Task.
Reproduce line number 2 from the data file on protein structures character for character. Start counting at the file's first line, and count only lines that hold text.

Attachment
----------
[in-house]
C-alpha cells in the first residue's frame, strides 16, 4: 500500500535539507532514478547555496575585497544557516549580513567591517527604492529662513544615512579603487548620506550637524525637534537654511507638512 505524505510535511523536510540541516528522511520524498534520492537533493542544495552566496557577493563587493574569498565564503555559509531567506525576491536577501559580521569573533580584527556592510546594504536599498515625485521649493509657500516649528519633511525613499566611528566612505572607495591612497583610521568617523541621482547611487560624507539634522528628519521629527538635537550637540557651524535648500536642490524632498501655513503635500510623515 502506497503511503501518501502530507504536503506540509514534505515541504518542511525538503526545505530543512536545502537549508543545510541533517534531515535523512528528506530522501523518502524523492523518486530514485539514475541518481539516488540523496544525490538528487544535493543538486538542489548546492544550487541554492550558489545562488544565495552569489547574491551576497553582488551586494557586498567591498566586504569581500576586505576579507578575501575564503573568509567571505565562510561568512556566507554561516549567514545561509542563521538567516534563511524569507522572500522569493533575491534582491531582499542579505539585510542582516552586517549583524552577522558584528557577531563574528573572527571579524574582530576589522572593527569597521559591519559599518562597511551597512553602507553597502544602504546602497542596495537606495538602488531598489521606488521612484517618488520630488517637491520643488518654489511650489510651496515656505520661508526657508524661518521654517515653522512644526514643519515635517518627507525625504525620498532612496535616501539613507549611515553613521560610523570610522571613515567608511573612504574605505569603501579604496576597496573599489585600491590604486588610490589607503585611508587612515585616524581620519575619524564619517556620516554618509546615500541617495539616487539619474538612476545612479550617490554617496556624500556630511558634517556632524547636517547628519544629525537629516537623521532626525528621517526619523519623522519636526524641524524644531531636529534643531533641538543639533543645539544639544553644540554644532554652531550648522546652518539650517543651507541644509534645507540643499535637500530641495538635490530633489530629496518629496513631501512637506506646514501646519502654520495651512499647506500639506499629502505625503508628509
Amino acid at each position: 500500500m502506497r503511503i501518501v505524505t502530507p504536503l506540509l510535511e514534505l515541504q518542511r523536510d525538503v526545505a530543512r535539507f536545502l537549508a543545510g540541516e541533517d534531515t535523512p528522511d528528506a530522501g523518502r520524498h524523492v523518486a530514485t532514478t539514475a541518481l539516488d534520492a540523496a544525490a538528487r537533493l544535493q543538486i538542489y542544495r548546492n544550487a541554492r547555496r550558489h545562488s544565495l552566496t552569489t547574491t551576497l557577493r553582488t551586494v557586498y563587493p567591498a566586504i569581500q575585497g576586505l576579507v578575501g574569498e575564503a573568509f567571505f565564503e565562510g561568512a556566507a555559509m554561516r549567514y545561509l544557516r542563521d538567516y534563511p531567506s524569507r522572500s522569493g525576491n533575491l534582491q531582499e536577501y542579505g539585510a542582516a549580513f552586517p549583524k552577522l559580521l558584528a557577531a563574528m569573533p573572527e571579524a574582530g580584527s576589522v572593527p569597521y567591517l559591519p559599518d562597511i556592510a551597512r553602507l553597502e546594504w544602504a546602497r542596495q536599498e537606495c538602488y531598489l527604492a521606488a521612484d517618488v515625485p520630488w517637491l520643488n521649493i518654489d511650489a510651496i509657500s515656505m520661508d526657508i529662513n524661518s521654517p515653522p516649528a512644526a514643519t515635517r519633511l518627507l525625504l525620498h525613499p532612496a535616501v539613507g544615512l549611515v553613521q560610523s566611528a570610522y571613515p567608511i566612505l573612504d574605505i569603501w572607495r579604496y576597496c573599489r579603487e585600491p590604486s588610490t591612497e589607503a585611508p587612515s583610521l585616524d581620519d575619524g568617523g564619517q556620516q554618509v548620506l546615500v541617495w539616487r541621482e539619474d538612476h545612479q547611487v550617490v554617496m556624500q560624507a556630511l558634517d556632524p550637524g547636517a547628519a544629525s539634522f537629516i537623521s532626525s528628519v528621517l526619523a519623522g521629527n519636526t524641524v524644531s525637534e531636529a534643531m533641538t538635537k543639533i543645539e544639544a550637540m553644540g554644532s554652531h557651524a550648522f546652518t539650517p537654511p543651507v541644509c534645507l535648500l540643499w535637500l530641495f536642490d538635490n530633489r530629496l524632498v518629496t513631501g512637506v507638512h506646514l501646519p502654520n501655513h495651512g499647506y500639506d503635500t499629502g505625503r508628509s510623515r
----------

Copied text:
C-alpha cells in the first residue's frame, strides 16, 4: 500500500535539507532514478547555496575585497544557516549580513567591517527604492529662513544615512579603487548620506550637524525637534537654511507638512 505524505510535511523536510540541516528522511520524498534520492537533493542544495552566496557577493563587493574569498565564503555559509531567506525576491536577501559580521569573533580584527556592510546594504536599498515625485521649493509657500516649528519633511525613499566611528566612505572607495591612497583610521568617523541621482547611487560624507539634522528628519521629527538635537550637540557651524535648500536642490524632498501655513503635500510623515 502506497503511503501518501502530507504536503506540509514534505515541504518542511525538503526545505530543512536545502537549508543545510541533517534531515535523512528528506530522501523518502524523492523518486530514485539514475541518481539516488540523496544525490538528487544535493543538486538542489548546492544550487541554492550558489545562488544565495552569489547574491551576497553582488551586494557586498567591498566586504569581500576586505576579507578575501575564503573568509567571505565562510561568512556566507554561516549567514545561509542563521538567516534563511524569507522572500522569493533575491534582491531582499542579505539585510542582516552586517549583524552577522558584528557577531563574528573572527571579524574582530576589522572593527569597521559591519559599518562597511551597512553602507553597502544602504546602497542596495537606495538602488531598489521606488521612484517618488520630488517637491520643488518654489511650489510651496515656505520661508526657508524661518521654517515653522512644526514643519515635517518627507525625504525620498532612496535616501539613507549611515553613521560610523570610522571613515567608511573612504574605505569603501579604496576597496573599489585600491590604486588610490589607503585611508587612515585616524581620519575619524564619517556620516554618509546615500541617495539616487539619474538612476545612479550617490554617496556624500556630511558634517556632524547636517547628519544629525537629516537623521532626525528621517526619523519623522519636526524641524524644531531636529534643531533641538543639533543645539544639544553644540554644532554652531550648522546652518539650517543651507541644509534645507540643499535637500530641495538635490530633489530629496518629496513631501512637506506646514501646519502654520495651512499647506500639506499629502505625503508628509